Fasshauer, Dirk, Dr.#

Independent Research Group Leader - Structural Biochemistry

  • 1994 Doctoral degree (Dr. rer. nat.) University of Göttingen
  • 1995-97 Postdoctoral fellow, Yale University
  • since 1997 Postdoctoral fellow, Dept. for Neurobiology, Max Planck Institute for Biophysical Chemistry, Göttingen
  • since 2002 Group leader within the Dept. for Neurobiology, Max Planck Institute for Biophysical Chemistry, Göttingen
  • since 2006 Independent Research Group Leader, Structural Biochemistry, Max Planck Institute for Biophysical Chemistry, Göttingen

Major Research Interests

The mechanism by which eukaryotic cells transport material between intracellular organelles is of fundamental importance in cell biology. Transport is mediated by vesicles that bud from a donor organelle and afterwards fuse with a target organelle. Currently, it is becoming clear that the underlying molecular machineries involved in the principal aspects of vesicular trafficking are highly conserved among all eukaryotes. Key players during the final step in vesicle trafficking, the fusion of a vesicle with its acceptor membrane, are the so-called SNARE proteins. SNARE proteins are thought to assemble into a tight complex between the fusing membranes, pulling them together (the ‘zipper’ model). To come to a better understanding of the molecular events during vesicular fusion, we focus on a detailed structural, kinetic, thermodynamic, and phylogenetic characterization of the underlying protein-protein interactions. In particular, we want to investigate how SNARE assembly takes place, how this process is controlled and catalyzed by other factors. Next to standard biochemical techniques, we employ spectroscopic (Circular Dichroism and Fluorescence Spectroscopy) and calorimetric (Isothermal Titration Calorimetry) methods.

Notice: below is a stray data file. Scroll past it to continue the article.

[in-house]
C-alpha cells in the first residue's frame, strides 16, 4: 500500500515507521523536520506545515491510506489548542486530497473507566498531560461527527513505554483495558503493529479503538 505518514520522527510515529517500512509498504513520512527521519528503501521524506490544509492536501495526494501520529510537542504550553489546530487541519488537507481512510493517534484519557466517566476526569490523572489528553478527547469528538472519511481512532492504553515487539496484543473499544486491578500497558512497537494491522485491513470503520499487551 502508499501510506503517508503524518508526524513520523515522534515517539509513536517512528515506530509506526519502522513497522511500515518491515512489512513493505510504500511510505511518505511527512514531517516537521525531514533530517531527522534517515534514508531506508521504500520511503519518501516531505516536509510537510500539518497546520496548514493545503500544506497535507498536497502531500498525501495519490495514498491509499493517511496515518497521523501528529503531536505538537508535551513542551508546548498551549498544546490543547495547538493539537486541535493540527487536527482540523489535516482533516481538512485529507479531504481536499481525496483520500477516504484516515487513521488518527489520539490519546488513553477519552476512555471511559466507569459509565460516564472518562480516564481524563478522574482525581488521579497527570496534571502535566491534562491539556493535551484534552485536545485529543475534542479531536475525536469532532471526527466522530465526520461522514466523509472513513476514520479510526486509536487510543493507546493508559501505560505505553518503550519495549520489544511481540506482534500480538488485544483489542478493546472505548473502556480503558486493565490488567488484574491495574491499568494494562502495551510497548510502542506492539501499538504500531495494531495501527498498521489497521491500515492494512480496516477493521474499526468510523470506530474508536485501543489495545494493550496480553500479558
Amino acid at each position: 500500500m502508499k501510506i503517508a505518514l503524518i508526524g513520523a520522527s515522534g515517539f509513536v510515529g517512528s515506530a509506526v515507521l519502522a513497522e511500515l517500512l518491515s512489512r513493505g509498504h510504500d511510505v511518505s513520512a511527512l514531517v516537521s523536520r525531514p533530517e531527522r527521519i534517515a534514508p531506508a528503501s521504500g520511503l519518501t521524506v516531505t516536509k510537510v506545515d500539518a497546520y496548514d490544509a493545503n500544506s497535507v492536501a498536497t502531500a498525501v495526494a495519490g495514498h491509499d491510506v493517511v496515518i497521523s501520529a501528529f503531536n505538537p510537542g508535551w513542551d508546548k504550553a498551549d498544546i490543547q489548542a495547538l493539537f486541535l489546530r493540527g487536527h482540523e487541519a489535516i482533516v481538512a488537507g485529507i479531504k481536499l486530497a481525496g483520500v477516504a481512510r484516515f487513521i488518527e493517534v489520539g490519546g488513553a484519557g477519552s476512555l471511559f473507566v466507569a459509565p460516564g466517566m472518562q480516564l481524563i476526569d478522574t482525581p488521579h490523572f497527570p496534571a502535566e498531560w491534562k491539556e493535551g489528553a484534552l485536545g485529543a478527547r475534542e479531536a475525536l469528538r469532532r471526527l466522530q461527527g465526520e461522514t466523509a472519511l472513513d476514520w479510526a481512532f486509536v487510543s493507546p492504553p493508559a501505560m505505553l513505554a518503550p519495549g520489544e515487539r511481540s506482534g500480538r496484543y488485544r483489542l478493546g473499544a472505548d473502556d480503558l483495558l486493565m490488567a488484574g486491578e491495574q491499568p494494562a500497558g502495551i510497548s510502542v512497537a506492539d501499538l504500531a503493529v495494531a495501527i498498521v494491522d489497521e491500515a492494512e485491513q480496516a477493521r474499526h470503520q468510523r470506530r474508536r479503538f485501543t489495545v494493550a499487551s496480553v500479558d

Homepage Department/Research Group:

Selected Recent Publications

  • Winter U, Chen X, Fasshauer D (2009) A conserved membrane attachment site in alpha-SNAP facilitates N-ethylmaleimide-sensitive factor (NSF)-driven SNARE complex disassembly. J Biol Chem 284(46):31817-26
  • Wiederhold K, Fasshauer D (2009) Is assembly of the SNARE complex enough to fuel membrane fusion? J Biol Chem 284(19):13143-52
  • Fasshauer D, Jahn R (2007) Budding insights on cell polarity. Nat Struct Mol Biol 14(5):360-2
  • Kloepper, T.H., Kienle, C.N., and Fasshauer, D. (2007). An elaborate classification of SNARE proteins sheds light on the conservation of the eukaryotic endomembrane system. Mol. Biol. Cell 18: 3463-71
  • Pobbati A, Stein A, Fasshauer D (2006) N- to C-terminal SNARE complex assembly promotes rapid membrane fusion. Science 313:673-6
  • Soerensen JB, Wiederhold K, Müller EM, Milosevic I, Nagy G, de Groot BL, Grubmüller H, Fasshauer D (2006) Sequential N- to C-terminal ‘zipping-up’ of the SNARE complex drives priming and fusion of secretory vesicles. EMBO J 25:955-66
  • Pobbati A, Razeto A, Böddener M, Becker S, Fasshauer D (2004) A structural basis for the inhibitory role of tomosyn in exocytosis. J Biol Chem 279:47192-200
  • Fasshauer D, Antonin W, Subramaniam V, Jahn R (2002) SNARE assembly and disassembly exhibit a pronounced hysteresis. Nat Struct Biol 9:144-151